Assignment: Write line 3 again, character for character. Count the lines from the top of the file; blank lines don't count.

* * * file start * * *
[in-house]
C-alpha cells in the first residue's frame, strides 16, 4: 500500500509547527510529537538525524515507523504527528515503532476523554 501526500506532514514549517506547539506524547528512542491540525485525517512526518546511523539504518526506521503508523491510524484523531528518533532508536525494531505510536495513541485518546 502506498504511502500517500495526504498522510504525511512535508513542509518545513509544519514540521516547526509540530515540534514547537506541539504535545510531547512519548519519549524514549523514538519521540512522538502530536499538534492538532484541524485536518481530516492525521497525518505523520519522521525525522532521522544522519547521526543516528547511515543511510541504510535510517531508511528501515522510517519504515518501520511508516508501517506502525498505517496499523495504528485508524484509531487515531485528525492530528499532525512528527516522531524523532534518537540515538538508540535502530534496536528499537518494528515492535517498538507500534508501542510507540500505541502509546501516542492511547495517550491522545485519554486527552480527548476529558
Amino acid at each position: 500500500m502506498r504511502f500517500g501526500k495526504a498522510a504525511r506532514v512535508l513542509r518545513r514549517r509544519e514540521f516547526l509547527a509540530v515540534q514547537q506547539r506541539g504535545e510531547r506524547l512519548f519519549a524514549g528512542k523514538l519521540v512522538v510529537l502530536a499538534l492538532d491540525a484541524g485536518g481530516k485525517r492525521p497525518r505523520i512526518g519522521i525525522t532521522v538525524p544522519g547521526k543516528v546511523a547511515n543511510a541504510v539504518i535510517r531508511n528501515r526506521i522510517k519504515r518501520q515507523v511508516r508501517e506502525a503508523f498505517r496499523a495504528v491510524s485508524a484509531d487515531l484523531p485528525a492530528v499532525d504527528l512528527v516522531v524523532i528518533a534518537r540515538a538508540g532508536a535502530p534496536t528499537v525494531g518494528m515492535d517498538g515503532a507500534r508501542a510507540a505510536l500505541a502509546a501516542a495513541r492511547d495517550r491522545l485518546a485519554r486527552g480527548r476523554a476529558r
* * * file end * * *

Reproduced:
Amino acid at each position: 500500500m502506498r504511502f500517500g501526500k495526504a498522510a504525511r506532514v512535508l513542509r518545513r514549517r509544519e514540521f516547526l509547527a509540530v515540534q514547537q506547539r506541539g504535545e510531547r506524547l512519548f519519549a524514549g528512542k523514538l519521540v512522538v510529537l502530536a499538534l492538532d491540525a484541524g485536518g481530516k485525517r492525521p497525518r505523520i512526518g519522521i525525522t532521522v538525524p544522519g547521526k543516528v546511523a547511515n543511510a541504510v539504518i535510517r531508511n528501515r526506521i522510517k519504515r518501520q515507523v511508516r508501517e506502525a503508523f498505517r496499523a495504528v491510524s485508524a484509531d487515531l484523531p485528525a492530528v499532525d504527528l512528527v516522531v524523532i528518533a534518537r540515538a538508540g532508536a535502530p534496536t528499537v525494531g518494528m515492535d517498538g515503532a507500534r508501542a510507540a505510536l500505541a502509546a501516542a495513541r492511547d495517550r491522545l485518546a485519554r486527552g480527548r476523554a476529558r